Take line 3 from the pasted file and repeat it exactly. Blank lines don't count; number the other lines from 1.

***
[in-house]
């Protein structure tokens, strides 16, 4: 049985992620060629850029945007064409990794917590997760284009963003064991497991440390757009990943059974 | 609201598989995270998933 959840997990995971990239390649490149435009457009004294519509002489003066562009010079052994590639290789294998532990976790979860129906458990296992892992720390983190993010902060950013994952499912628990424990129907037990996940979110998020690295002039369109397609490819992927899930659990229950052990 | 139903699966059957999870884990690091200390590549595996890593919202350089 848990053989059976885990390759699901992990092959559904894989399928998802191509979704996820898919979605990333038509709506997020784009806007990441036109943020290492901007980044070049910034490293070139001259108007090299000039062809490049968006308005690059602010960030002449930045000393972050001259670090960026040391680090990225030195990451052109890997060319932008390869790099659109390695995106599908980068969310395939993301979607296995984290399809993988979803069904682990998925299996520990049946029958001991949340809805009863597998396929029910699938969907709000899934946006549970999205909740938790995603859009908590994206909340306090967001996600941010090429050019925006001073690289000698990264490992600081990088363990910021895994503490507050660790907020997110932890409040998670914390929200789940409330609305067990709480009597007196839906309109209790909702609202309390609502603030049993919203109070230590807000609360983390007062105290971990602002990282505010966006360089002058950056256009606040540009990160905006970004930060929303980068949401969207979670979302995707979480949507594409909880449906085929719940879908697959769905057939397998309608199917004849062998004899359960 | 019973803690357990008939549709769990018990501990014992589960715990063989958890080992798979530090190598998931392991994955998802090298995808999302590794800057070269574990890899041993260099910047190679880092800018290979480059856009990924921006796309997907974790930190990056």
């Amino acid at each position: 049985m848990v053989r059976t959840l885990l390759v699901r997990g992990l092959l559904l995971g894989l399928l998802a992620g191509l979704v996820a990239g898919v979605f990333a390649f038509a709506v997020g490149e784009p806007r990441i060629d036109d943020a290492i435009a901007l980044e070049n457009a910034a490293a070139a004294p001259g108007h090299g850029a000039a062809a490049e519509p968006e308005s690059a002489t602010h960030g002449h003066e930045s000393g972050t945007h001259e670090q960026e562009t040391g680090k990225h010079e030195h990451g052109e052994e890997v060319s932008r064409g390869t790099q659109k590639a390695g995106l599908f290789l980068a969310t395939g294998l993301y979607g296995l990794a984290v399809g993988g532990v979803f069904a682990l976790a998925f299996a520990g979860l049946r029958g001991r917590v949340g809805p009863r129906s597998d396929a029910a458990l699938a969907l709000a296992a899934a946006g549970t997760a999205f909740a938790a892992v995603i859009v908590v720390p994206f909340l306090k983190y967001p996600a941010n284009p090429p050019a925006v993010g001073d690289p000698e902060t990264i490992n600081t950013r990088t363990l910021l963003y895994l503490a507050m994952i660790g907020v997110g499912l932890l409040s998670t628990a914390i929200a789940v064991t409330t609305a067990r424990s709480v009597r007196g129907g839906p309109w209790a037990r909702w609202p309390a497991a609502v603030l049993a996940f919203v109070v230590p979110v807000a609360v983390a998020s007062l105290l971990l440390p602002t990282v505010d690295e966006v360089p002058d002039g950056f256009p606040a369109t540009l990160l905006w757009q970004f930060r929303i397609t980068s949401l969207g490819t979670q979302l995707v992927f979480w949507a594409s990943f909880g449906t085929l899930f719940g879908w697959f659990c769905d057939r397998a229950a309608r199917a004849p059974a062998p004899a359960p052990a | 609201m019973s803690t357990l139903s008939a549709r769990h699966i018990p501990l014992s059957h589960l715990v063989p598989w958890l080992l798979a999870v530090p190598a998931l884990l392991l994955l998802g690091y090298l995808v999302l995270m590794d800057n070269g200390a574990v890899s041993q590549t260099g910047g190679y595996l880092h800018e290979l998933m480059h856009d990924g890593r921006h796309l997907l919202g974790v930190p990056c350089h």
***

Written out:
């Amino acid at each position: 049985m848990v053989r059976t959840l885990l390759v699901r997990g992990l092959l559904l995971g894989l399928l998802a992620g191509l979704v996820a990239g898919v979605f990333a390649f038509a709506v997020g490149e784009p806007r990441i060629d036109d943020a290492i435009a901007l980044e070049n457009a910034a490293a070139a004294p001259g108007h090299g850029a000039a062809a490049e519509p968006e308005s690059a002489t602010h960030g002449h003066e930045s000393g972050t945007h001259e670090q960026e562009t040391g680090k990225h010079e030195h990451g052109e052994e890997v060319s932008r064409g390869t790099q659109k590639a390695g995106l599908f290789l980068a969310t395939g294998l993301y979607g296995l990794a984290v399809g993988g532990v979803f069904a682990l976790a998925f299996a520990g979860l049946r029958g001991r917590v949340g809805p009863r129906s597998d396929a029910a458990l699938a969907l709000a296992a899934a946006g549970t997760a999205f909740a938790a892992v995603i859009v908590v720390p994206f909340l306090k983190y967001p996600a941010n284009p090429p050019a925006v993010g001073d690289p000698e902060t990264i490992n600081t950013r990088t363990l910021l963003y895994l503490a507050m994952i660790g907020v997110g499912l932890l409040s998670t628990a914390i929200a789940v064991t409330t609305a067990r424990s709480v009597r007196g129907g839906p309109w209790a037990r909702w609202p309390a497991a609502v603030l049993a996940f919203v109070v230590p979110v807000a609360v983390a998020s007062l105290l971990l440390p602002t990282v505010d690295e966006v360089p002058d002039g950056f256009p606040a369109t540009l990160l905006w757009q970004f930060r929303i397609t980068s949401l969207g490819t979670q979302l995707v992927f979480w949507a594409s990943f909880g449906t085929l899930f719940g879908w697959f659990c769905d057939r397998a229950a309608r199917a004849p059974a062998p004899a359960p052990a | 609201m019973s803690t357990l139903s008939a549709r769990h699966i018990p501990l014992s059957h589960l715990v063989p598989w958890l080992l798979a999870v530090p190598a998931l884990l392991l994955l998802g690091y090298l995808v999302l995270m590794d800057n070269g200390a574990v890899s041993q590549t260099g910047g190679y595996l880092h800018e290979l998933m480059h856009d990924g890593r921006h796309l997907l919202g974790v930190p990056c350089h």